Dinosaur tracks in Utah park thrown into lake by visitors


Guests at a Utah state park have been dislodging dinosaur run to earths imprinted in sandstone and throwing the pieces into a nearby lake, officials whispered.

The site lined with hundreds of the prehistoric raptor tracks has been heavily hurt in the past six months, Red Fleet State Park Manager Josh Hansen judged.

They’re just looking to throw rocks off the side. What they don’t be aware of is these rocks they’re picking up, they’re covered in dinosaur sniff outs.– Devan Chavez, Utah Division of State Parks

Hansen recently surprised a juvenile who was throwing slabs of stone into the reservoir, told the Sea salt Lake Tribune . He heard two thumps into the water before drop anchor his boat. Then he saw the person holding two toe imprints from a partial dinosaur path.

“I saved that one,” Hansen said. “He had already thrown multiple (railroads in the water).”

Many tracks are noticeable walking through the landscape, but others are not. Utah Line of State Parks spokesman Devan Chavez said his conservative evaluation is that at least 10 of the larger, more visible footprints, which number from 3 to 17 inches (8 to 43 centimetres), disappeared in the former six months.

“It’s become quite a big problem,” Chavez said. “They’re neutral looking to throw rocks off the side. What they don’t realize is these escarpments they’re picking up, they’re covered in dinosaur tracks.”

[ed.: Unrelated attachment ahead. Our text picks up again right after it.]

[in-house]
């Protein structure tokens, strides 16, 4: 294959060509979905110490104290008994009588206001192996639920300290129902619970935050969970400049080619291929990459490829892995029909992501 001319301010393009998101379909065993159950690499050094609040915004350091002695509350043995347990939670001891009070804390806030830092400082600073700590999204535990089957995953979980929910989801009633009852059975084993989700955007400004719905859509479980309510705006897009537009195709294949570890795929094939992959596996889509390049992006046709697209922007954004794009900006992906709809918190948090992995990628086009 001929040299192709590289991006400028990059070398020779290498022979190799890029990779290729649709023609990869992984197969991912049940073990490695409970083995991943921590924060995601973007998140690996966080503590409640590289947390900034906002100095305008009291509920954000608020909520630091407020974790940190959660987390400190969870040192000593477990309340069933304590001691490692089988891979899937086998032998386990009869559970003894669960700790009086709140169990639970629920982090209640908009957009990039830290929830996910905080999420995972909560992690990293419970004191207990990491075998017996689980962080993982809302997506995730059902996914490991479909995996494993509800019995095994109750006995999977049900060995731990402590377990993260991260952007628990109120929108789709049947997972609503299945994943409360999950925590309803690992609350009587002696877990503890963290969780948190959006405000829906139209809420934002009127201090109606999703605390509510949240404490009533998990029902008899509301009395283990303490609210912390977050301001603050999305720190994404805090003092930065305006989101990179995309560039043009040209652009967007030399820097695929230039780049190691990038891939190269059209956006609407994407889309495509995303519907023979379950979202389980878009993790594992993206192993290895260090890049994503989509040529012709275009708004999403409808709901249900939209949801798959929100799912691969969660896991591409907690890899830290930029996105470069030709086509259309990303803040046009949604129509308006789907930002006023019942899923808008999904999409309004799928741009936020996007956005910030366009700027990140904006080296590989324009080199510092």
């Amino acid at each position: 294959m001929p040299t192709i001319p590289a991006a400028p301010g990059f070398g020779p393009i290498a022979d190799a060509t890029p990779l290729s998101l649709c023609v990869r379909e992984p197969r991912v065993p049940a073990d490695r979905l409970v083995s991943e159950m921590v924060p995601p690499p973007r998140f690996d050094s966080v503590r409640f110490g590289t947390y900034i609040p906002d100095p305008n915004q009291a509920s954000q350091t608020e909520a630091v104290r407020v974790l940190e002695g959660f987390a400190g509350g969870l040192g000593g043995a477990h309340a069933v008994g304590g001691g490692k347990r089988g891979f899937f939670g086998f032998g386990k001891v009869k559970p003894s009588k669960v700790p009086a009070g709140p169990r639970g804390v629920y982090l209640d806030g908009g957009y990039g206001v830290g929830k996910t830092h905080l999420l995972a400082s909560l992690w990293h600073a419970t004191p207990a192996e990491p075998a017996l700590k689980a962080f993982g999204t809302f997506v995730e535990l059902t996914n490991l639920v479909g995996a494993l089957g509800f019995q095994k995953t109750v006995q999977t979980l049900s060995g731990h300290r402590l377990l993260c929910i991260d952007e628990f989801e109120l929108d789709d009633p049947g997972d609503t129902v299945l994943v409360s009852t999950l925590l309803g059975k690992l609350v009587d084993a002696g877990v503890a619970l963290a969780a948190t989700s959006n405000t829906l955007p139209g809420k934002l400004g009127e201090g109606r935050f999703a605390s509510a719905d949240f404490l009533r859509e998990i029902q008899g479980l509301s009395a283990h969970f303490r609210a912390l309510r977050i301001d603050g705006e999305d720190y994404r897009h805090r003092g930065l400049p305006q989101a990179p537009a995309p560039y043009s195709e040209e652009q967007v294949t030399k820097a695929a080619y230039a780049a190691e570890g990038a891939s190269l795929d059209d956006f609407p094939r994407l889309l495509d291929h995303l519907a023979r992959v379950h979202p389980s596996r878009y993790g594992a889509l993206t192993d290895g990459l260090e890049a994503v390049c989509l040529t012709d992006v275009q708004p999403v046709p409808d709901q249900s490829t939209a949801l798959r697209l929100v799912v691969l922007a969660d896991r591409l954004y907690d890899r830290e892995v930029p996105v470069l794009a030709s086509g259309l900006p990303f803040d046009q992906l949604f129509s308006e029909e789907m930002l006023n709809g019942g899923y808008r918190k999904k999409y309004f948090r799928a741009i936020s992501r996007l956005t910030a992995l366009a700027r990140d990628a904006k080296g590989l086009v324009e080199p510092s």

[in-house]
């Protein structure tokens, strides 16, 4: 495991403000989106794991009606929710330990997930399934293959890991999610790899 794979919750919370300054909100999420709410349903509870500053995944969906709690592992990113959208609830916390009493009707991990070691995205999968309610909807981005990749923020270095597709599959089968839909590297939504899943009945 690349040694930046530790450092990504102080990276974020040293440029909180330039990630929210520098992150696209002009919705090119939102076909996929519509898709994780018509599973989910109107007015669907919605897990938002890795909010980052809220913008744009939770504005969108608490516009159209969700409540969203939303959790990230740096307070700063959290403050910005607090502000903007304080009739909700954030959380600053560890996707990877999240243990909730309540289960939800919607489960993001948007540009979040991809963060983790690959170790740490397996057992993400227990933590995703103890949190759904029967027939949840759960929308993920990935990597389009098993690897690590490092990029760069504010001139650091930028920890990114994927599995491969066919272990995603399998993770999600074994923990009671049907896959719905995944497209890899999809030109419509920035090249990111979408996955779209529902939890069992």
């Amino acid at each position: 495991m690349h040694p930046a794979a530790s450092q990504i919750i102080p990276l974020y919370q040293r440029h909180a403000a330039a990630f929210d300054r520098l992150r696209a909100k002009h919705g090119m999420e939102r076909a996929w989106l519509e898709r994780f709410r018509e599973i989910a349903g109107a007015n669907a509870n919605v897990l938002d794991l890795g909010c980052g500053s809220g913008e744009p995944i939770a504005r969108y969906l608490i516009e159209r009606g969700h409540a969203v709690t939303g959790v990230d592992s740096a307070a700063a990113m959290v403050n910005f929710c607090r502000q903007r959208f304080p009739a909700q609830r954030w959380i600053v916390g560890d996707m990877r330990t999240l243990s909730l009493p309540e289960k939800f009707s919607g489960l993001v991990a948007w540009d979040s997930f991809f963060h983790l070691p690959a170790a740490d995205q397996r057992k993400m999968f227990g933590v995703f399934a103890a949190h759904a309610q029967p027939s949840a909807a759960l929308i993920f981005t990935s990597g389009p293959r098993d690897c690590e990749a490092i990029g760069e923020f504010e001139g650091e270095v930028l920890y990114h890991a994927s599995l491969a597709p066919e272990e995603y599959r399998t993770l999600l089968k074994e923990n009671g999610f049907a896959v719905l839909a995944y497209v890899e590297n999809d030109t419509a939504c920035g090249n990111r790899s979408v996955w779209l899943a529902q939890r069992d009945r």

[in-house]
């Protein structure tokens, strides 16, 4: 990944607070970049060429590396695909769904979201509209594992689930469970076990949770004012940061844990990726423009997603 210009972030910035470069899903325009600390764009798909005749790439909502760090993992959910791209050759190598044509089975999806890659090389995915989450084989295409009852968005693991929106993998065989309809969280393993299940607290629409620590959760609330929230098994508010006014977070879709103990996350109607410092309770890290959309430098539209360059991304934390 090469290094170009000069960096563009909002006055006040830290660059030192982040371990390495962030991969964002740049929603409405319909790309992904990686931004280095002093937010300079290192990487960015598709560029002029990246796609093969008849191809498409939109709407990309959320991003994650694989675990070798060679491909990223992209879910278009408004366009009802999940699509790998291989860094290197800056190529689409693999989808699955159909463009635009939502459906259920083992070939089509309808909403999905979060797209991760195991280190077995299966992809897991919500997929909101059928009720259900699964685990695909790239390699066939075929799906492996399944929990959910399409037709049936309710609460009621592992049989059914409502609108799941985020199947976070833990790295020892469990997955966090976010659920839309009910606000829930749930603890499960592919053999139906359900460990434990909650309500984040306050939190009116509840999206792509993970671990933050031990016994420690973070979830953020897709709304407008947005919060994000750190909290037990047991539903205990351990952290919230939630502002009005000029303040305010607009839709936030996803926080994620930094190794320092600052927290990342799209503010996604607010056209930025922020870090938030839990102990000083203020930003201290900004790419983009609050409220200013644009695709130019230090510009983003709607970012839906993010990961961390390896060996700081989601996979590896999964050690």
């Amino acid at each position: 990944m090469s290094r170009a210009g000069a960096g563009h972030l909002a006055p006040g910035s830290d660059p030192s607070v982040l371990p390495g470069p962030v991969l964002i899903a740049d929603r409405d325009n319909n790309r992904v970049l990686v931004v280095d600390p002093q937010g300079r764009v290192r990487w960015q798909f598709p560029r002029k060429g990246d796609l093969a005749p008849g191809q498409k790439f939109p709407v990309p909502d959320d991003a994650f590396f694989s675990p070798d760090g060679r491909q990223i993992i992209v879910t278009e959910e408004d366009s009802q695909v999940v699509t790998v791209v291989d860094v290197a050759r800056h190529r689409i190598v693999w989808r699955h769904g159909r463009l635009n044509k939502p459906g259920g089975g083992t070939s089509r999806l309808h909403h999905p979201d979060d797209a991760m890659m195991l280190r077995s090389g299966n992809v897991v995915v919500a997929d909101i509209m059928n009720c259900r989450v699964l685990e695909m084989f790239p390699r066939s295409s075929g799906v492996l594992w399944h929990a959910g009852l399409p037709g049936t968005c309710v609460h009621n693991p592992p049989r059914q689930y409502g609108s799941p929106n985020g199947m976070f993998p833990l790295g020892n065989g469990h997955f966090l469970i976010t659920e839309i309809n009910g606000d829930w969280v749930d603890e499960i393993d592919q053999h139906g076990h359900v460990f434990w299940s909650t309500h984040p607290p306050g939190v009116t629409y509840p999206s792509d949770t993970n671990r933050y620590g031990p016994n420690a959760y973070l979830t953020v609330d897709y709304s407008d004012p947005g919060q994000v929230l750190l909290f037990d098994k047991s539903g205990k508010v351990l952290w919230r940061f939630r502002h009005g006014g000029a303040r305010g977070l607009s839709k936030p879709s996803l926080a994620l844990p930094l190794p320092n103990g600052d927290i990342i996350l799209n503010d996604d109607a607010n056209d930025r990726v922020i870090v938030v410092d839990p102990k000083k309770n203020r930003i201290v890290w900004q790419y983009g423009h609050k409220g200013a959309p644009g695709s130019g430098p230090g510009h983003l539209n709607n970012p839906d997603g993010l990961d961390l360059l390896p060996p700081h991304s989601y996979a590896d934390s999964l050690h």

‘Lost forever’

Some of the tranches sink to the bottom of Red Fleet Reservoir, some shatter upon flogging the surface and others dissolve entirely.

“Some of them are likely strayed forever,” Chavez said.

Dinosaur tracks in Utah park thrown into lake by visitors

Visitors examine dinosaur tracks at Red Fast State Park. Paleontologists believe they belong to dilophosaurus, in some measure of the raptor family, which ambushed other dinosaurs while they were snoozing or drinking from a swamp. (Utah Division of Parks and Recreation via Associated Swarm)

The park is considering sending a diving team to recover what it can from the lakebed. For now, it’s prompt up more signs asking tourists not to touch the sandstone.

“You’d think low-class sense would provide guidance, but it’s not coming across in people’s heed,” said Hansen, who’s been the park’s manager since March. He’s rejoined to two cases in the past two weeks.

This dry and dusty desert area was now a bog filled with mud and moss. Paleontologists believe the dilophosaurus, part of the raptor strain, ambushed other dinosaurs while they were resting or potation from the swamp.

Though their three-toed footprints are not fossils, they’re treated as such under Utah pandect. Anyone who destroys one could be charged with a felony, though no assaults have been filed recently.

Three teens were strove in juvenile court for destruction of a paleontological site at Red Fleet State Commons in 2001.

“We’re going to be cracking down on it a lot more,” Chavez said.

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